"It's Not Jeopardy, But You Still Have To Have The Answers"31 Dec, 1969 By: Jim Intravia imageSource
"It's Not Jeopardy, But You Still Have To Have The Answers"
knows that on Jeopardy, your “answer” has to be in the form of a question.
Lets make sure that you can fill in the Jeopardy answer that this would be the
question for: “Who was Chester
Carlson” (the answer to this question is found at the end of the article)?
handle yourself as a businessperson in service situations, you must have to do a
kind of reverse jeopardy situation. You should anticipate every possible
question a customer might ask, and have an answer ready for them. It does not
have to be in the form of a question, but it should be well thought out. There
should be an answer for every question the customer might ask. Some of the
answers have to be very specific, vague or even open ended.
things that could possibly harm you are: knowing too much, not knowing enough,
and having an answer that seems rehearsed is almost never good.
an answer-person, you need to be quick thinking and flexible. You also need to
realize that your job is to feed your family, not your customers. Remember,
every time you give a customer good advice that sends them to another vendor,
you have taken money out of your pocket and gave it to your competitor.
you service a copier or anything else, you should prepare for all situations.
This is fairly obvious to a technician. If a new customer calls for “lines on
the copy,” the technician may want to bring a drum, blade, fuser kit, exposure
lamp, and PM kit. It is unlikely that he will use all of these, but he just
might need something. In a one-person operation, having these parts in the car
can mean instant gratification, as opposed to sitting neatly on the shelf. Of
course, the technician should also be prepared with the cost of each of these,
so that he can create an appropriate retail price when the job is done. One part
of the job is preparing for the machine, while another is preparing for the
question and answer situations are relatively straightforward. Items cost a
certain amount to replace, while labor is worth a certain amount. Into this, you
have to factor some nebulous things; travel time, expertise required, who else
besides you they can call, likelihood of a callback, how good a customer they
are and how quickly they pay. There are probably dozens of other questions that
you ask yourself before you state an answer to the customer's question “How
much is this going to cost me?”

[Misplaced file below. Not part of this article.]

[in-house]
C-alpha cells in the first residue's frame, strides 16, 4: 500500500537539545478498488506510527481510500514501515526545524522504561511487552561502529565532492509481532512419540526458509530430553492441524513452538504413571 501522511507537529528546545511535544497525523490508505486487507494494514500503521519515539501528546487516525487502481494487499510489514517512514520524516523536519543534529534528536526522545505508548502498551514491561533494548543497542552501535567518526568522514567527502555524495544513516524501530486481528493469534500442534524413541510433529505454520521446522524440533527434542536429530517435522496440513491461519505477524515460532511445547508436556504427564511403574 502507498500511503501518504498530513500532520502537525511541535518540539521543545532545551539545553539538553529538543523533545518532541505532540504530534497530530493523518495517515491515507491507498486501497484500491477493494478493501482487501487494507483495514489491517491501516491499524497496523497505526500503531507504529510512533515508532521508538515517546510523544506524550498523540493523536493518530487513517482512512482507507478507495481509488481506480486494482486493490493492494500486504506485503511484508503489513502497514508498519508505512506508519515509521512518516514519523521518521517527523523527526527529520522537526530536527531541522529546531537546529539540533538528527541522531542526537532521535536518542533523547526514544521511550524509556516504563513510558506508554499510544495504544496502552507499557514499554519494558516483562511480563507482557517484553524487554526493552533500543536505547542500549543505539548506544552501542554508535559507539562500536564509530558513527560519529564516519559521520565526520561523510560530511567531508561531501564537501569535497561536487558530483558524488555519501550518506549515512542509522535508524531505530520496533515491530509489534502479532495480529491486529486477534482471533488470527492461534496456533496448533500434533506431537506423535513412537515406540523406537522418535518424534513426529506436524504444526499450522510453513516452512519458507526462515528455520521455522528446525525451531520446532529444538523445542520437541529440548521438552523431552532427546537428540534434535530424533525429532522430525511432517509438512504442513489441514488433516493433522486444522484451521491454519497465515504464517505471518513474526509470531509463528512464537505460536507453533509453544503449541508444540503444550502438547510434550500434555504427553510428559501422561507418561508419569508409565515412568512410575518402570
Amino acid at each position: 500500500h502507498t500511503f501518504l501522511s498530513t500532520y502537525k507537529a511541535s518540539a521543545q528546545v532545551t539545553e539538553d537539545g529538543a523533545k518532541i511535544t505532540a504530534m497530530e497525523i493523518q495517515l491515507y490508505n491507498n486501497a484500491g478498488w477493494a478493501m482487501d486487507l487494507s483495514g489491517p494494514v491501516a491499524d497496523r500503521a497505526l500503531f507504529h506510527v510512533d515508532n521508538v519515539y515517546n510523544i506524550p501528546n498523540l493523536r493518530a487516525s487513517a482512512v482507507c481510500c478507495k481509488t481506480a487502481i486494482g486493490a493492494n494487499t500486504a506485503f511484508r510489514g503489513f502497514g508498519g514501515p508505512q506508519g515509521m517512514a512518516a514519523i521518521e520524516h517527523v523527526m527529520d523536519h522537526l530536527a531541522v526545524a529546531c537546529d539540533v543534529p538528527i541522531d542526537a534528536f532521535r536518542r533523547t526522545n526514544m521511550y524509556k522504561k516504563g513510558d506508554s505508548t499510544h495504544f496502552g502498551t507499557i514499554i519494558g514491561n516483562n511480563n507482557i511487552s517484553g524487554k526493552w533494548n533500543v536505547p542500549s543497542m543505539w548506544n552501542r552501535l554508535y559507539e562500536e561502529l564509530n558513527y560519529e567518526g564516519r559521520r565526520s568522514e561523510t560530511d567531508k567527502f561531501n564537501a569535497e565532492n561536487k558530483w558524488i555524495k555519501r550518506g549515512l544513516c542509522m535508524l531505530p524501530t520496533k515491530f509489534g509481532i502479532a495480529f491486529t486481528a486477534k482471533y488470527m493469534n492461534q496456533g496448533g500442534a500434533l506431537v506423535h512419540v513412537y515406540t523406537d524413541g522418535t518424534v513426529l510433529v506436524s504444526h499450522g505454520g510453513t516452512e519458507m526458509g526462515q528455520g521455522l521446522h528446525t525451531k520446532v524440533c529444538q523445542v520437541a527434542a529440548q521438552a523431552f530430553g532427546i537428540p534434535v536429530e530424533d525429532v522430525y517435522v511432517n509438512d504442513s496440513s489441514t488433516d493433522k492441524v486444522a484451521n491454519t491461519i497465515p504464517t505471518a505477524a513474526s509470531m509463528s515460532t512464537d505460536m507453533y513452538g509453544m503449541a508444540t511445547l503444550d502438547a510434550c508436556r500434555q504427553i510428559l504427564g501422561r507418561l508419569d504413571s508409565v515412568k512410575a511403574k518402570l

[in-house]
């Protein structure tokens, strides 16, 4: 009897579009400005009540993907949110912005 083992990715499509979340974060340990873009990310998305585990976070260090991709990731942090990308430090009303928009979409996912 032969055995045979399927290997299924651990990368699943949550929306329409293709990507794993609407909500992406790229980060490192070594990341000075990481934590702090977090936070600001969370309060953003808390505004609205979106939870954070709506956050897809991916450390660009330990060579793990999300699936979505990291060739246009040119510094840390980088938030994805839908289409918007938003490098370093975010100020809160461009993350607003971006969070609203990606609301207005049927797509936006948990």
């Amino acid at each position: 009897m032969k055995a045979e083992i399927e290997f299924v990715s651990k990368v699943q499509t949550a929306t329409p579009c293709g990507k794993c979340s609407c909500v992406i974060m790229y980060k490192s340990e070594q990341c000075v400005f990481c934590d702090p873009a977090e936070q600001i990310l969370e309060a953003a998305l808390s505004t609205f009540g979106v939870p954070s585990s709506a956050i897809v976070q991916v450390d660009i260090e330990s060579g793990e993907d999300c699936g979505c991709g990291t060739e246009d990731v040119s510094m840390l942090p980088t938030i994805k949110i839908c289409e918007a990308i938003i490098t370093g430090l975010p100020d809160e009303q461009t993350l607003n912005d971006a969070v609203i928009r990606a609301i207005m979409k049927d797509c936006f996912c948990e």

machine is the easy part. The customer is the hard part. They look at the
machine, its problem, and you in two ways: Overhead and the necessary evil.
don’t think of their office equipment as something that makes them money. They
take it for granted, like pens, yellow pads or doorknobs. If they don’t work
right, it is an inconvenience or aggravation. If it is working well, so what,
big deal, it's supposed to. If the copier is not working, that is trouble.
Customers frequently have two attitudes towards us: Negative and Neutral. It
almost never is positive. A copier has no glamour. It receives no compliments.
The technician rarely receives a compliment. Even the salesman is thanked only
perfunctorily. Carpeting gets bragged about and complimented, desks are
polished, company cars are exciting purchases, but not the copier or copier
people. We are the Rodney Dangerfield of the industry.
many cases, what the machine needs (service, supplies, etc.) is not a day-to-day
business expense. It is considered an unexpected problem with no positivity at
all. No matter what the situation, the check signer can think only in terms of
saving money or spending less money. This might be described as cutting losses,
not throwing good money after bad, or avoiding a bottomless pit. OK, that’s
the way it is and we have to accept it. Don’t let it ruin your day. Realize
that you will face this time and time again. If you need something better, think
of this. You don’t have to give them sad personal news, ever. You are not
their doctor. You are not their dying pet's veterinarian. You don’t foreclose
on their house. You don’t give their child a failing grade in school. Compared
to those things, your bad news (money) is minor. You have no reason to feel
guilty or unhappy.
they are going to have negative questions, you should be prepared with answers
that are positive (have a positive spin):
Q: “How much will this cost?”
A: “$300, but I can have it up and
running by tomorrow afternoon.”
Q: “Is this worth fixing?”
A: “The rest of the machine is in tip-top shape. When this repair is done,
you will be amazed at how well it runs,” or maybe, “If
you are not happy with the way it turns out, I will
apply the cost towards a new machine.”
Q: “What else can go wrong?”
A: “I can't predict everything, but I can tell you that the predictable
parts that wear out (drum, fuser, etc.), are in very good shape
and should give good service.”
course, there are some questions and statements that you must completely
sidestep, and they don’t deserve an answer. For example:
we just got a new drum 2 years ago.”
there still a warranty?”
is it so much to repair these?"
answer to the opening question, “The Inventor of Xerography is the following
(if you make your living from xerographic devices, such as; copiers, printers,
or laser faxes, you should know it):
October 22, 1938, in Astoria, New York, Chester Carlson produced the first
xerographic copy, which was a copy of “10/22/38.”
industry should consider this date some kind of holiday, but I guess that won't
likely happen. When you get a chance, in mid to late October, maybe you could
mention it to your customers.